Wet Ingredients
    ¾ cup salted butter
    ¾ cup sugar
    ¾ cup dark molasses (not black strap!)
    ¼ cup warm water
    1 tablespoon fresh crushed ginger
    1 tablespoon fresh orange zest

    Dry Ingredients
    ½ teaspoon baking soda
    1 teaspoon ground cinnamon
    ½ teaspoon ground nutmeg
    ¼ teaspoon cloves
    ¼ teaspoon ground cardamom
    A healthy pinch of salt
    3 ¼ cups sifted flour

    Directions
    Cream butter and sugar until fluffy then mix in the molasses and water. Sift the dry ingredients then add them to the wet until fully combined (be sure not to over mix).

    Flour your hands and pull the dough together into a flattened ball and chill for at least 12 hours. Before you roll the cookies, preheat the oven to 350 degrees Fahrenheit. Flour up a board and pin and cut your dough in two. Roll out the dough to around 1/4 inch thickness. Be sure to keep the board and pin floured to stop the dough from sticking.

    Cut out your shapes and reroll any excess dough, though try not to overwork it as this results in tough cookies. Place the rolled cookies onto a cookie sheet lined with parchment paper and bake for eight to ten minutes, depending on how large or thick your cookies are. The less baked, the chewier the cookie. Allow the cookies to cool before decorating. Royal icing is the best for decorating and gel food coloring provides the deepest colors.

    Roasted Eggplant Dip with Ginger

    This yummy fresh eggplant dip is a little smoky and a little spicy.This creamy, nutty, gingery eggplant dip tastes great with pita, crackers, and fresh vegetable crudités.

    Ingredients

    1 large, fresh Italian eggplant
    3 tablespoons almond butter
    1 tablespoon full fat Greek yogurt
    4 tablespoons extra virgin olive oil
    2 tablespoons macerated ginger
    1 clove finely minced garlic
    1 teaspoon ground coriander
    1 teaspoon ground cumin
    1 teaspoon ground fennel seed
    1 teaspoon paprika
    1 tablespoon flatleaf Italian parsley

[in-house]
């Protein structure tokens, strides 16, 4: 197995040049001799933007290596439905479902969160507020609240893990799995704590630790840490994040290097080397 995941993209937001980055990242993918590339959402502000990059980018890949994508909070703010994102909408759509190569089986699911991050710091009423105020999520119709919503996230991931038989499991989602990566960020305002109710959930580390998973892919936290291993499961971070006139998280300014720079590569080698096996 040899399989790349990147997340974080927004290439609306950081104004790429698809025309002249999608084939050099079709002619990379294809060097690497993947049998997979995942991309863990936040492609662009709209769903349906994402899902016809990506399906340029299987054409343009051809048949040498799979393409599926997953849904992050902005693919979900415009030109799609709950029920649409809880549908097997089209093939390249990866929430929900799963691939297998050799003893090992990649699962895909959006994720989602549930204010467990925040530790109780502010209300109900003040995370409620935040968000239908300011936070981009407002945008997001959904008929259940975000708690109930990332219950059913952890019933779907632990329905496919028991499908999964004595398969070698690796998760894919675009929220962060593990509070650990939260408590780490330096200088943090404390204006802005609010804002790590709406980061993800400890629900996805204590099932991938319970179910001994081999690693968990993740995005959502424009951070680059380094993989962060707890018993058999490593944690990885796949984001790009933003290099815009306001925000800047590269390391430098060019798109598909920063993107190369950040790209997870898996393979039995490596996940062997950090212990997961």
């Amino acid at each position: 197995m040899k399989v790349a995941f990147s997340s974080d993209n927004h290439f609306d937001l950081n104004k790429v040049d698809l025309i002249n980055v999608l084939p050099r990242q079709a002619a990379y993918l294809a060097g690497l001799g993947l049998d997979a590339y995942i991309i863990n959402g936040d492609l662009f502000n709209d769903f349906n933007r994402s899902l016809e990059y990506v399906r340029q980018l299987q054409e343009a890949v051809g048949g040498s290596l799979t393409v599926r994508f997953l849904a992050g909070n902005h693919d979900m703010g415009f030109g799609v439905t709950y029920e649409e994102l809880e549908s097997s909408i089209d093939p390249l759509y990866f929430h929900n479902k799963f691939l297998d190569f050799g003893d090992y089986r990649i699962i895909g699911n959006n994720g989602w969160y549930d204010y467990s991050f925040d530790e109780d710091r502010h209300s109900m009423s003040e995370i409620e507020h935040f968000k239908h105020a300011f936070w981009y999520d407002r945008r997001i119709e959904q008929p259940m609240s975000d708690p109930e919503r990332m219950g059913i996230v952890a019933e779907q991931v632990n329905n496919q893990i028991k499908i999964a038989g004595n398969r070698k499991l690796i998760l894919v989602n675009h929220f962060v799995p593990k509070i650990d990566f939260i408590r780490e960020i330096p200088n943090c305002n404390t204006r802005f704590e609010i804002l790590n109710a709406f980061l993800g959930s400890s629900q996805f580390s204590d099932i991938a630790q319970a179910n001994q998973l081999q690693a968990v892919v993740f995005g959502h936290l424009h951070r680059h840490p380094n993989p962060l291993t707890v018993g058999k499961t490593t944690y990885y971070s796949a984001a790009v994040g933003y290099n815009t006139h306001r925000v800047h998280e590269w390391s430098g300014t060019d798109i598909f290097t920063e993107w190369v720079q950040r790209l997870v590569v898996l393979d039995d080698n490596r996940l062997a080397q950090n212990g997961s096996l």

Salt and pepper to taste

    Directions

    Preheat the oven to 350 degrees F. Remove the top of the eggplant, cut it in half and place it flat side down on a sheet pan lined with parchment paper. Roast it until it is completely soft. This should take around 45 minutes. Once cooked, allow the eggplant to cool. Scoop out the soft eggplant and add it to a food processor. Briefly heat the coriander, cumin, and fennel seed in a heated pan with two teaspoons of olive oil—a minute or two should be enough. Add all of the ingredients to the food processor and pulse the dip until smooth—adding salt and pepper to taste.

    This dip tastes best if the flavors are allowed to marry for sein the refrigerator. Bring it to room temperature before serving.

    About Jessie Keith


    Plants are the lens Jessie views the world through because they’re all-sustaining. (“They feed, clothe, house and heal us. They produce the air we breathe and even make us smell pretty.”) She’s a garden writer and photographer with degrees in both horticulture and plant biology from Purdue and Michigan State Universities. Her degrees were bolstered by internships at Longwood Gardens and the American Horticultural Society. She has since worked for many horticultural institutions and companies and now manages communications for Sun Gro Horticulture, the parent company of Black Gold. Her joy is sharing all things green and lovely with her two daughters.